All October, here at Berkeley Place, we’ll be paying tribute to Marvel’s comic book monsters, and we’re starting with the best.
The Tomb of Dracula was one of Marvel’s earliest forays into the territory of public property storytelling, but the book very quickly evolved from its beginnings into a full-fledged title with original supporting castmembers, and eventually would be a book people look back on as highly influential.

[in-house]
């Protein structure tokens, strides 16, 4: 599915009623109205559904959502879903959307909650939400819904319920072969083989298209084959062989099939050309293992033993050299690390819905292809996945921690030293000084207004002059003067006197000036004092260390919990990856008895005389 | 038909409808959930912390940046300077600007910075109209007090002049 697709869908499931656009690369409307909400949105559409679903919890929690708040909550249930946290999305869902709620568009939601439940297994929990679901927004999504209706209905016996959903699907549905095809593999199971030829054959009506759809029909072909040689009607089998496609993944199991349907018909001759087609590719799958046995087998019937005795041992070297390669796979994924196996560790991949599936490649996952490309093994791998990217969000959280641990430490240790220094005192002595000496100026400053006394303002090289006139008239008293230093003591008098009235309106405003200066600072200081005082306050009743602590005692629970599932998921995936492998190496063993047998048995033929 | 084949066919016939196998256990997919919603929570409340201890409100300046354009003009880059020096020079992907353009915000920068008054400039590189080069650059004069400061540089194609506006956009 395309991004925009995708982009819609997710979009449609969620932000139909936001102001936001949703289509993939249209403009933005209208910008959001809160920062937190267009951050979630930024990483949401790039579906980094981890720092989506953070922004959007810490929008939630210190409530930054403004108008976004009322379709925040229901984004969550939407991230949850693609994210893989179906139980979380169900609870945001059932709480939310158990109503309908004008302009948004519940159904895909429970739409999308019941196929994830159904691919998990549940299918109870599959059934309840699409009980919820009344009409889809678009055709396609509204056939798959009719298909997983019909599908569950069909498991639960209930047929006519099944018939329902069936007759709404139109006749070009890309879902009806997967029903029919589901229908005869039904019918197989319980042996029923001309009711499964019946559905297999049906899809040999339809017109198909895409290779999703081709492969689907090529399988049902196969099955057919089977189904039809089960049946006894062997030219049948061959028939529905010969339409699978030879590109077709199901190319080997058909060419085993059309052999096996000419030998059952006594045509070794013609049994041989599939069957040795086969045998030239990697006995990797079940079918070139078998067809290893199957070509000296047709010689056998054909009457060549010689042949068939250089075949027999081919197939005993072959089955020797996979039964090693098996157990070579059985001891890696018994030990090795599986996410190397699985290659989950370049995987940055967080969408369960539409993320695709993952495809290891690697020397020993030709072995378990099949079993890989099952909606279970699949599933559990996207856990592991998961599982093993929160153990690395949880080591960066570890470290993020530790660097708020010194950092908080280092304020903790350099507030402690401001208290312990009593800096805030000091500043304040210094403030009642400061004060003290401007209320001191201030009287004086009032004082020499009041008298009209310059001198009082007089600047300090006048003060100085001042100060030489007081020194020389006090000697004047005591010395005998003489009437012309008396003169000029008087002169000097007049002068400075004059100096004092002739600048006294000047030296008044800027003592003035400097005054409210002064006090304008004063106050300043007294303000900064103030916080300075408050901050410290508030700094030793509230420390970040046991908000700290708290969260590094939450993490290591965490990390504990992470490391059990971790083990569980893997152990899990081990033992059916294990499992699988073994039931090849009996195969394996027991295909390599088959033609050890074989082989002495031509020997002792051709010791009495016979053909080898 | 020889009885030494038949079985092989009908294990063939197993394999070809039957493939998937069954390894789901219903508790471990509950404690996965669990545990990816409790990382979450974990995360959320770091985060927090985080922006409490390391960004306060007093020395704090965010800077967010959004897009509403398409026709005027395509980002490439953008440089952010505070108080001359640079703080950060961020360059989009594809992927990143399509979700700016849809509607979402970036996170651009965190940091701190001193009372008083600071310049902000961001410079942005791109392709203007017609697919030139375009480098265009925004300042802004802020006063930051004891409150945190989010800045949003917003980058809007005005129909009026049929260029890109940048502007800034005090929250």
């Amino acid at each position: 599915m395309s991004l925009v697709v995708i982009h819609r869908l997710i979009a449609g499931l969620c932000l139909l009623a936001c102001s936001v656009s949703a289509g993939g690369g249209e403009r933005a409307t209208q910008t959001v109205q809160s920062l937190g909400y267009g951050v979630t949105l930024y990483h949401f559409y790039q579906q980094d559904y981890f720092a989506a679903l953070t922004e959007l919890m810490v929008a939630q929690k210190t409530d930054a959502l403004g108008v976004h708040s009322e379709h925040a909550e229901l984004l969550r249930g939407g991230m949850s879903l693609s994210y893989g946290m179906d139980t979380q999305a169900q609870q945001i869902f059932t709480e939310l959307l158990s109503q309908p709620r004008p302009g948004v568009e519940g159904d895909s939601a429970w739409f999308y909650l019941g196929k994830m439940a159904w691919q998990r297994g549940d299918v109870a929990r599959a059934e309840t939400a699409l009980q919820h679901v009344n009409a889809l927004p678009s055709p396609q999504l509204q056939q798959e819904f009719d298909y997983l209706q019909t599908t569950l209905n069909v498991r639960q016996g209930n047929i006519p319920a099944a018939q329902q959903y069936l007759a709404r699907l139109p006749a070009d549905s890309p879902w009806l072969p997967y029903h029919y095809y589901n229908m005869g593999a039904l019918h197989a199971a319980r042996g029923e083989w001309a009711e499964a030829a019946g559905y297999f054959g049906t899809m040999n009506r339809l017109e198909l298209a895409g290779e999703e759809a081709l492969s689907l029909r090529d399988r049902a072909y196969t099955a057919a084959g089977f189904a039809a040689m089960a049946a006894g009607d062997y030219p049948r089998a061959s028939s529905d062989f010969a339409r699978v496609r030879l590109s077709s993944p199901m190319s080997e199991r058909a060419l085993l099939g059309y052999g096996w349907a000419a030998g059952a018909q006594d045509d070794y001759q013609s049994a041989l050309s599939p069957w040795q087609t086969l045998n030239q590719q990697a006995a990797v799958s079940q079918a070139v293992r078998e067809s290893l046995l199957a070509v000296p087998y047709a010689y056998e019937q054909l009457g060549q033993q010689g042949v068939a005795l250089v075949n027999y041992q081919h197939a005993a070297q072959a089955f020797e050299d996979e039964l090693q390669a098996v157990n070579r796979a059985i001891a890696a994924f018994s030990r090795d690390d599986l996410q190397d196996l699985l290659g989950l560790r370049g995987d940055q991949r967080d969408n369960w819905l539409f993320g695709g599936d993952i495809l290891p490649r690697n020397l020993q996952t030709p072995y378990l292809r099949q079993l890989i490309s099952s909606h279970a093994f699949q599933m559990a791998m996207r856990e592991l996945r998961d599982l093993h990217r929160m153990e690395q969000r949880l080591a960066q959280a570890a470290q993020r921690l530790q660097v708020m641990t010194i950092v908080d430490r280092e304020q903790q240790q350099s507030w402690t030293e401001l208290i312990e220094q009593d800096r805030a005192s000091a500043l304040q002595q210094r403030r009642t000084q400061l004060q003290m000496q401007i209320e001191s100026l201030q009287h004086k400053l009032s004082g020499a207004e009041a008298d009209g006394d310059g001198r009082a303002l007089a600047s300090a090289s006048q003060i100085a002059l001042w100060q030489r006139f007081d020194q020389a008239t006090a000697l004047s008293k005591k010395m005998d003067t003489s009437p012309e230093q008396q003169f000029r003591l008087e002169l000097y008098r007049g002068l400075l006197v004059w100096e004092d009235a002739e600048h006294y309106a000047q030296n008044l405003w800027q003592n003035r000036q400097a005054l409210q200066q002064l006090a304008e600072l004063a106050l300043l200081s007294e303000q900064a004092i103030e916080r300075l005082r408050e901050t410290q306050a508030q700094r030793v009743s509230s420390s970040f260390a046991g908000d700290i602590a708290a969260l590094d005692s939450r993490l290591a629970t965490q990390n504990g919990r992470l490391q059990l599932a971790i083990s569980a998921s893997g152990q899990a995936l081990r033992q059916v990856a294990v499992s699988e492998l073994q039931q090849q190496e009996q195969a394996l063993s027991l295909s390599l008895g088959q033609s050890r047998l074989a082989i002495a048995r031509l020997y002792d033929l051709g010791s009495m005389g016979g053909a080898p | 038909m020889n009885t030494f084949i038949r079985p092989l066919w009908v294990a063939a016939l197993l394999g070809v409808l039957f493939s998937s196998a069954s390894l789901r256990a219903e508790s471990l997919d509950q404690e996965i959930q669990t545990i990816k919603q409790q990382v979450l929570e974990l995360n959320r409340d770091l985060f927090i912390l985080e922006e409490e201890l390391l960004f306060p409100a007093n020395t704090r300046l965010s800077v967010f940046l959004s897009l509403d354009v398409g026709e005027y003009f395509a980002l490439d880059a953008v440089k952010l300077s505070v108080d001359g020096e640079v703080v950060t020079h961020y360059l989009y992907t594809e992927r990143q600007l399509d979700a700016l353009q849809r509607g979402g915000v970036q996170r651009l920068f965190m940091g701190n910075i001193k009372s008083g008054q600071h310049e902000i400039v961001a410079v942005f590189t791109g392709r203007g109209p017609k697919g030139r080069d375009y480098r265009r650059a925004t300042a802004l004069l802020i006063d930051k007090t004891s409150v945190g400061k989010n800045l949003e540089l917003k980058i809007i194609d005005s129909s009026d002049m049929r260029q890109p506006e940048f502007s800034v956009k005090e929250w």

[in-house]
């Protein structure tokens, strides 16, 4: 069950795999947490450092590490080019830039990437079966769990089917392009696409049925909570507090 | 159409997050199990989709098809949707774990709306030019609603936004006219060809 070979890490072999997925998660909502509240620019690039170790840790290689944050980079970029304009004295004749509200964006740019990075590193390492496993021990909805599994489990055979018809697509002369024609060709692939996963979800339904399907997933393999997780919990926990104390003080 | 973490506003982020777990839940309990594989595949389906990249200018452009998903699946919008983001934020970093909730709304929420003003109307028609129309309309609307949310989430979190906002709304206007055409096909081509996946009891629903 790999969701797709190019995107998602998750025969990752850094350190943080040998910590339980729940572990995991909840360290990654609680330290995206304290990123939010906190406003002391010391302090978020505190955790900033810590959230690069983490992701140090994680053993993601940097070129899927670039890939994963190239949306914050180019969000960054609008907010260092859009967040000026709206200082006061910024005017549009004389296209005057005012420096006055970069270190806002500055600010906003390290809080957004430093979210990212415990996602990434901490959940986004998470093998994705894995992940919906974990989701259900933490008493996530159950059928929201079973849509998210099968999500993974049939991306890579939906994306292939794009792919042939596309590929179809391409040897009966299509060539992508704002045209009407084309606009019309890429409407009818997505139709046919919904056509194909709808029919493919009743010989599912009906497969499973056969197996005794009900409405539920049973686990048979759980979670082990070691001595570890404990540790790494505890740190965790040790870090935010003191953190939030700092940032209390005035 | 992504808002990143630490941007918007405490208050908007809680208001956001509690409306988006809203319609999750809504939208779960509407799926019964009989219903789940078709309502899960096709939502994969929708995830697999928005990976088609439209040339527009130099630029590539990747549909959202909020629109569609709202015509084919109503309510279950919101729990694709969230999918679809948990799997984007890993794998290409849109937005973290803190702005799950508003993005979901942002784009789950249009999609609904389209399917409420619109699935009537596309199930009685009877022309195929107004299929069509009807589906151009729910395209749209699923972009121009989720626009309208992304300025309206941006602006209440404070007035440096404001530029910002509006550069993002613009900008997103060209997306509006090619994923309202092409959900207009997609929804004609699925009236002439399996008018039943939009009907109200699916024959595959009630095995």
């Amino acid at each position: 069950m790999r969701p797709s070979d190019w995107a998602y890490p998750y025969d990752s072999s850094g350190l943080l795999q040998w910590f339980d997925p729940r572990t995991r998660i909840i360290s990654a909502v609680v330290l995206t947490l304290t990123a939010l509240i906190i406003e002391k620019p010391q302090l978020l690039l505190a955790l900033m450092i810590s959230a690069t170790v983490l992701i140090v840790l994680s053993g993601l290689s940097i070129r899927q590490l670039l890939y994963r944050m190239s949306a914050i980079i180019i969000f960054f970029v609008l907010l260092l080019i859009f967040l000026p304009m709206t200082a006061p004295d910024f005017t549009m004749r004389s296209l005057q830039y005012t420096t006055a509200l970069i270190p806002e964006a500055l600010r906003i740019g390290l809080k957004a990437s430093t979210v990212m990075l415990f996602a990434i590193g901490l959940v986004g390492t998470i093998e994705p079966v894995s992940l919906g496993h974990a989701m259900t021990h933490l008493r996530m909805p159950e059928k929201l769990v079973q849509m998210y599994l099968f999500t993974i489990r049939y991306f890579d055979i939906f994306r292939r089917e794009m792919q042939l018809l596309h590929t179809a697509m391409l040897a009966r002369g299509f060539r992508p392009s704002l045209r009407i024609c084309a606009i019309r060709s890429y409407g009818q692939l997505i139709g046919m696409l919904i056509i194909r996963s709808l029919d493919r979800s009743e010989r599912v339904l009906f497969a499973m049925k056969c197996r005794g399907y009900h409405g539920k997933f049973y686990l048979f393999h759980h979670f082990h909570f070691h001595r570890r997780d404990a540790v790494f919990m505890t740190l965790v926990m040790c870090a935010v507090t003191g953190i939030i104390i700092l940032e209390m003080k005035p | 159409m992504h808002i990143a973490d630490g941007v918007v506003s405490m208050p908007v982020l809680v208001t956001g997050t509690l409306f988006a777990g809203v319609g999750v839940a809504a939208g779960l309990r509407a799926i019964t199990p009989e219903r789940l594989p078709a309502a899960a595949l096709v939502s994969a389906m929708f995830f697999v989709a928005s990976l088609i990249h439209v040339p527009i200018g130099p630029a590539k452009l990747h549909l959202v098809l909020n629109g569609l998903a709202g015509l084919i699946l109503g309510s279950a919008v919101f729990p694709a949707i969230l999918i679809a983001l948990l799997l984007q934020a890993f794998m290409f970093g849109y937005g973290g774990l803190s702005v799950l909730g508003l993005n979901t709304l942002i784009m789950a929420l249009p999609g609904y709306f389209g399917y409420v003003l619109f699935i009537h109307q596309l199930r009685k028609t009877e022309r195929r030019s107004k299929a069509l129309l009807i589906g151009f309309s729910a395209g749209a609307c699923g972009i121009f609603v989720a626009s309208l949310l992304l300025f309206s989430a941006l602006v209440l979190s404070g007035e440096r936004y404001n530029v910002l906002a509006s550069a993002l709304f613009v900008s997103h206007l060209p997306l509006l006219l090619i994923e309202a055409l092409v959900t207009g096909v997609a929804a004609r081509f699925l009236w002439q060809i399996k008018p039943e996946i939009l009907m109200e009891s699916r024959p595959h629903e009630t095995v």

The first seven issues really lacked focus, but when Marv Wolfman signed on with issue #7 it hit its stride fairly quickly. In #10, one of Wolfman and Gene Colan’s greatest creations had his debut….
Wolfman wrote the rest of the issues, along with Colan on art. It was the perfect book for Colan’s shadowy style.
And here’s how it ended….